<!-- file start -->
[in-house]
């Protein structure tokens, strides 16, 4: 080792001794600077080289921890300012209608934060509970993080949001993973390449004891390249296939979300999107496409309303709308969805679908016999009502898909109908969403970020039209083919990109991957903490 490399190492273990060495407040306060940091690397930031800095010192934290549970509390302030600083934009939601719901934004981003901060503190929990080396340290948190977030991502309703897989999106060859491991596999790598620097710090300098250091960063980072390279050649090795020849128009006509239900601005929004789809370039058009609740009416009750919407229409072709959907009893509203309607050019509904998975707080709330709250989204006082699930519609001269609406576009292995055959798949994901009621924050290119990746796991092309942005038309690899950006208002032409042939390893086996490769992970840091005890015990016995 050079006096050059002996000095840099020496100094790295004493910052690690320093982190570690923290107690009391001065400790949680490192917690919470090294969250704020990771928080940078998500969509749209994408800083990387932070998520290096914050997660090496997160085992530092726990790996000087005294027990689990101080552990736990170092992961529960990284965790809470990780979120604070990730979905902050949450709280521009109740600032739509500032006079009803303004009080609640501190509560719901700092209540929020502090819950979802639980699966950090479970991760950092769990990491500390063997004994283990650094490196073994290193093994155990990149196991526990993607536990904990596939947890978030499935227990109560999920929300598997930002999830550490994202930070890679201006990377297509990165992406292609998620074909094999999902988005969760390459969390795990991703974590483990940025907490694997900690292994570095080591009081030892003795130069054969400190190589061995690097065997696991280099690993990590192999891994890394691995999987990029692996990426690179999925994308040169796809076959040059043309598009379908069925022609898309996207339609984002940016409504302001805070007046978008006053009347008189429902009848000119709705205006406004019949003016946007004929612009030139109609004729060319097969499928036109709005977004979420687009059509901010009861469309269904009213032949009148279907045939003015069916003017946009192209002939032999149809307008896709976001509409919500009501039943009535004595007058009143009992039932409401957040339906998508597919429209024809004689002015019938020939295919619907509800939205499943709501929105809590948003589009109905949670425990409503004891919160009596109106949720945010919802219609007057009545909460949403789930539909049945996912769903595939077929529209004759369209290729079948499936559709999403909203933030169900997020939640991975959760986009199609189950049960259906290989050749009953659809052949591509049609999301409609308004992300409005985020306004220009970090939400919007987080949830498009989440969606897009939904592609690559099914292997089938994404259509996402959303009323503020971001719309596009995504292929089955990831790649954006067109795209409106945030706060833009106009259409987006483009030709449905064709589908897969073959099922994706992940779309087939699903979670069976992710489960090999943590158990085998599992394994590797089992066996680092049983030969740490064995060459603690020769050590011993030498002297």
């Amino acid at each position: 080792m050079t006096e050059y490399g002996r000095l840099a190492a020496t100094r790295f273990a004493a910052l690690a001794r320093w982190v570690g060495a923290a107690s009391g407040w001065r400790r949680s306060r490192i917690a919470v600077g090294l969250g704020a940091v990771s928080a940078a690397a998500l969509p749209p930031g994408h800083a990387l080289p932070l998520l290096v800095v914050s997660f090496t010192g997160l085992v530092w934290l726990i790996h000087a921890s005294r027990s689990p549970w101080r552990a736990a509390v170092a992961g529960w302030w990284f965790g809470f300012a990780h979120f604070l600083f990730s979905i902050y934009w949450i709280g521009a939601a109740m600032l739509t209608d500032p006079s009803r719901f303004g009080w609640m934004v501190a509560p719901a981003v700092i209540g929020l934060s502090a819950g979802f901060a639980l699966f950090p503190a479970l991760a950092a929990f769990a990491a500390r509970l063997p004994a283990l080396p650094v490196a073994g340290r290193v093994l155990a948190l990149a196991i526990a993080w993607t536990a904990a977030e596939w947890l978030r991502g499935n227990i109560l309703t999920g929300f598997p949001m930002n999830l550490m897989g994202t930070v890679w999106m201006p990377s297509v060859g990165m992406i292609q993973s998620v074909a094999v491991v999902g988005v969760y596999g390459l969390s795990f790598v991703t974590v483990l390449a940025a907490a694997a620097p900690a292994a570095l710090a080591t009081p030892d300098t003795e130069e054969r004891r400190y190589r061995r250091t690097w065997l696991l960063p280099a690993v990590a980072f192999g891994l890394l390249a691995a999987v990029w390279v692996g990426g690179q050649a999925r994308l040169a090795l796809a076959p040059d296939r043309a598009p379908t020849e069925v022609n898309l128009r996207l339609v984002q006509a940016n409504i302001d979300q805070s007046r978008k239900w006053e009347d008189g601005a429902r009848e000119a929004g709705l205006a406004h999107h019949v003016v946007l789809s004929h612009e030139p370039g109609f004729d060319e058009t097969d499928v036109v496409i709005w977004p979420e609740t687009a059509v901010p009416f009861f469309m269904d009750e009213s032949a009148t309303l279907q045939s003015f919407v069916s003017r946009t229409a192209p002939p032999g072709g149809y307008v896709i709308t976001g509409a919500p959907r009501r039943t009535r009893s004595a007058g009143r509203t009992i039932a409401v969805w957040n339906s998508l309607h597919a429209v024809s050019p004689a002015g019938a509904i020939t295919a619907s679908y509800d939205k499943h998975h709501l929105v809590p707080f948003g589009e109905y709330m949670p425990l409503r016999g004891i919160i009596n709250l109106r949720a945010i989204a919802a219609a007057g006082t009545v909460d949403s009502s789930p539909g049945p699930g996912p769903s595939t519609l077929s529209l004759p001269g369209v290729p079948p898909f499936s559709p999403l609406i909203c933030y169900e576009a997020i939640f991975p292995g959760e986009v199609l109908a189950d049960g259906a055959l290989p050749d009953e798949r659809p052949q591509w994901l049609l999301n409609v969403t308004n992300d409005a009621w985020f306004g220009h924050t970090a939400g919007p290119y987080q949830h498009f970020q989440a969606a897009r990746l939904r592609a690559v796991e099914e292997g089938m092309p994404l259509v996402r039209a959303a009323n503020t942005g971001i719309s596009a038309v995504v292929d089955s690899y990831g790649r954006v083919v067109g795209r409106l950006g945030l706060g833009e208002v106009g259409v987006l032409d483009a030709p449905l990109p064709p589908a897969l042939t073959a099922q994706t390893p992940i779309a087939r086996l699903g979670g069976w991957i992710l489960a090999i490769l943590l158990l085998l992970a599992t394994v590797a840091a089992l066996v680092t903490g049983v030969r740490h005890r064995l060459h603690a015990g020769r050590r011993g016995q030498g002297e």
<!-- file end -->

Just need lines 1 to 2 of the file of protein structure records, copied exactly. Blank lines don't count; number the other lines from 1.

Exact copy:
[in-house]
């Protein structure tokens, strides 16, 4: 080792001794600077080289921890300012209608934060509970993080949001993973390449004891390249296939979300999107496409309303709308969805679908016999009502898909109908969403970020039209083919990109991957903490 490399190492273990060495407040306060940091690397930031800095010192934290549970509390302030600083934009939601719901934004981003901060503190929990080396340290948190977030991502309703897989999106060859491991596999790598620097710090300098250091960063980072390279050649090795020849128009006509239900601005929004789809370039058009609740009416009750919407229409072709959907009893509203309607050019509904998975707080709330709250989204006082699930519609001269609406576009292995055959798949994901009621924050290119990746796991092309942005038309690899950006208002032409042939390893086996490769992970840091005890015990016995 050079006096050059002996000095840099020496100094790295004493910052690690320093982190570690923290107690009391001065400790949680490192917690919470090294969250704020990771928080940078998500969509749209994408800083990387932070998520290096914050997660090496997160085992530092726990790996000087005294027990689990101080552990736990170092992961529960990284965790809470990780979120604070990730979905902050949450709280521009109740600032739509500032006079009803303004009080609640501190509560719901700092209540929020502090819950979802639980699966950090479970991760950092769990990491500390063997004994283990650094490196073994290193093994155990990149196991526990993607536990904990596939947890978030499935227990109560999920929300598997930002999830550490994202930070890679201006990377297509990165992406292609998620074909094999999902988005969760390459969390795990991703974590483990940025907490694997900690292994570095080591009081030892003795130069054969400190190589061995690097065997696991280099690993990590192999891994890394691995999987990029692996990426690179999925994308040169796809076959040059043309598009379908069925022609898309996207339609984002940016409504302001805070007046978008006053009347008189429902009848000119709705205006406004019949003016946007004929612009030139109609004729060319097969499928036109709005977004979420687009059509901010009861469309269904009213032949009148279907045939003015069916003017946009192209002939032999149809307008896709976001509409919500009501039943009535004595007058009143009992039932409401957040339906998508597919429209024809004689002015019938020939295919619907509800939205499943709501929105809590948003589009109905949670425990409503004891919160009596109106949720945010919802219609007057009545909460949403789930539909049945996912769903595939077929529209004759369209290729079948499936559709999403909203933030169900997020939640991975959760986009199609189950049960259906290989050749009953659809052949591509049609999301409609308004992300409005985020306004220009970090939400919007987080949830498009989440969606897009939904592609690559099914292997089938994404259509996402959303009323503020971001719309596009995504292929089955990831790649954006067109795209409106945030706060833009106009259409987006483009030709449905064709589908897969073959099922994706992940779309087939699903979670069976992710489960090999943590158990085998599992394994590797089992066996680092049983030969740490064995060459603690020769050590011993030498002297």